OSHA has cited Cardell Cabinetry LLC with 29 safety and health violations and a proposed penalty of $267,434 for failing to remove hazardous levels of combustible dust at the company's fSan Antonio facility. The company earned repeat violations because it was cited in 2012 for failing to remove combustible wood dust, cover electrical boxes and reduce the pressure of compressed air.
Combustible dusts include fine particles, fibers, chips, chunks or flakes that, under certain conditions, can cause a fire or explosion when suspended in air. Types of dusts include metal-for example, aluminum and magnesium-wood, plastic, rubber, coal, flour, sugar and paper.
Combustible wood dust also figured into a failure-to-abate violation; the employer failed to remove combustible wood dust from the parts mill area. The same violation was cited in 2012.
Other violations were cited for failing to provide adequate guarding on machinery; ensure electrical knockouts were covered; provide required personal protective equipment; administer audiometric exams to affected workers; lockout or tagout energy sources; ensure loads were secured and stable to prevent shifting; and provide an effective hearing conservation program.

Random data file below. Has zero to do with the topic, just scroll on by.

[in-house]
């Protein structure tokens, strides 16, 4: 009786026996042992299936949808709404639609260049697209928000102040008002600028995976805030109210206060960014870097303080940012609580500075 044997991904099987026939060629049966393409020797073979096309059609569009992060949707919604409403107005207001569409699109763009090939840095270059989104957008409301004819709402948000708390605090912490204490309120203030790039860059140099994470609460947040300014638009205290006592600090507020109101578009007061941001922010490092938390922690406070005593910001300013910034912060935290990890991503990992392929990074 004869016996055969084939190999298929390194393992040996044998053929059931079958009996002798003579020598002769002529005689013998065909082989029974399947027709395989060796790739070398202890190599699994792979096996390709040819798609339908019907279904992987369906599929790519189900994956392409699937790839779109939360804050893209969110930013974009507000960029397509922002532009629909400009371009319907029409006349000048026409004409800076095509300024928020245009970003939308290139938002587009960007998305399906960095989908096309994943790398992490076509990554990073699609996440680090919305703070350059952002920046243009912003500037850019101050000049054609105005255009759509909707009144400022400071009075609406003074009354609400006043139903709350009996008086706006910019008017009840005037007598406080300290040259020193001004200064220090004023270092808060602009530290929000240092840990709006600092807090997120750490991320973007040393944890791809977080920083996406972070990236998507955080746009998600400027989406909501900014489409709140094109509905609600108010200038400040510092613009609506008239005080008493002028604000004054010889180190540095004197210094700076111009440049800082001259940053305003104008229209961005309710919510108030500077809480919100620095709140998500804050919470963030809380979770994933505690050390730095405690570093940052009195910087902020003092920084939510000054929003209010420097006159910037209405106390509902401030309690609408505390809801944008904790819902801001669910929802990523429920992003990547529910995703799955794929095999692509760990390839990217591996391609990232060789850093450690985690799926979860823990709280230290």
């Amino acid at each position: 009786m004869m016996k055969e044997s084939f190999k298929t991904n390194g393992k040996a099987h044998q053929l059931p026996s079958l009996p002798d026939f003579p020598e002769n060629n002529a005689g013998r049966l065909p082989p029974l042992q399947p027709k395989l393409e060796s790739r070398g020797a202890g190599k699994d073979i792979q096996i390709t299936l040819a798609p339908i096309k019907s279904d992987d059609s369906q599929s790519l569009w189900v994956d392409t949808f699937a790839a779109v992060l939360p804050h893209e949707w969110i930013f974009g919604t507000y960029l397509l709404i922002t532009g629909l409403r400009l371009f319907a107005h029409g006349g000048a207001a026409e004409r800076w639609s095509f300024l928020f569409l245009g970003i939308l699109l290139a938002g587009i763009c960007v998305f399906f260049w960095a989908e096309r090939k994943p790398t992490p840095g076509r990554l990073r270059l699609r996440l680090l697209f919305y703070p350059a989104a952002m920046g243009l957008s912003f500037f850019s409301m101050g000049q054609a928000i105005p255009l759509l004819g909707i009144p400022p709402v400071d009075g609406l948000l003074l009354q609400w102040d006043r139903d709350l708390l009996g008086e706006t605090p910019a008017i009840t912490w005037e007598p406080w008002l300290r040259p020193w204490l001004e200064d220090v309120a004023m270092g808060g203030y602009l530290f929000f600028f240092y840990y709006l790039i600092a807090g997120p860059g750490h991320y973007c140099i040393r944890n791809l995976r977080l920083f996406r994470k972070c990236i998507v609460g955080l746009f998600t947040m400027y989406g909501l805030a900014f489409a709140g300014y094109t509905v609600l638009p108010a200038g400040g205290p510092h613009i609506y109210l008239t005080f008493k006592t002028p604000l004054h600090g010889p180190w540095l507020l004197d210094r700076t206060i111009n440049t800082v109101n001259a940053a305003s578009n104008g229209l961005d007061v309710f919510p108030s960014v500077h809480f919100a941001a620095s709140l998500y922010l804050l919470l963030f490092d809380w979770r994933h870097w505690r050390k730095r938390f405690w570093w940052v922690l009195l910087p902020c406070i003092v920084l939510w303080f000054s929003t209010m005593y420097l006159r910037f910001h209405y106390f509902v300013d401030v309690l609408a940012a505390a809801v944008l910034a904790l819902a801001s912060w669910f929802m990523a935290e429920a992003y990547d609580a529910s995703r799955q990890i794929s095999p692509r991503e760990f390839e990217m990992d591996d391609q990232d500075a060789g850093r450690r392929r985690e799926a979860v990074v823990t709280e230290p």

Additionally the company was cited for failing to annually fit test workers required to wear respirators.
"The sizable penalties proposed here reflect the severity of the various hazardous conditions found at this facility, including the accumulation of combustible dust that can lead to a needless catastrophic incident," said Kelly C. Knighton, director of OSHA's San Antonio Area Office. "The fact that such an incident has not occurred does not absolve Cardell Cabinetry of its responsibility to find and eliminate hazards that could endanger workers' lives."
Additional information and resources for preventing and minimizing the effects of combustible dust fires and explosions is available at https://www.osha.gov/dsg/combustibledust/guidance.html.
Cardell Cabinetry specializes in kitchen cabinet manufacturing and employs about 1,100 workers.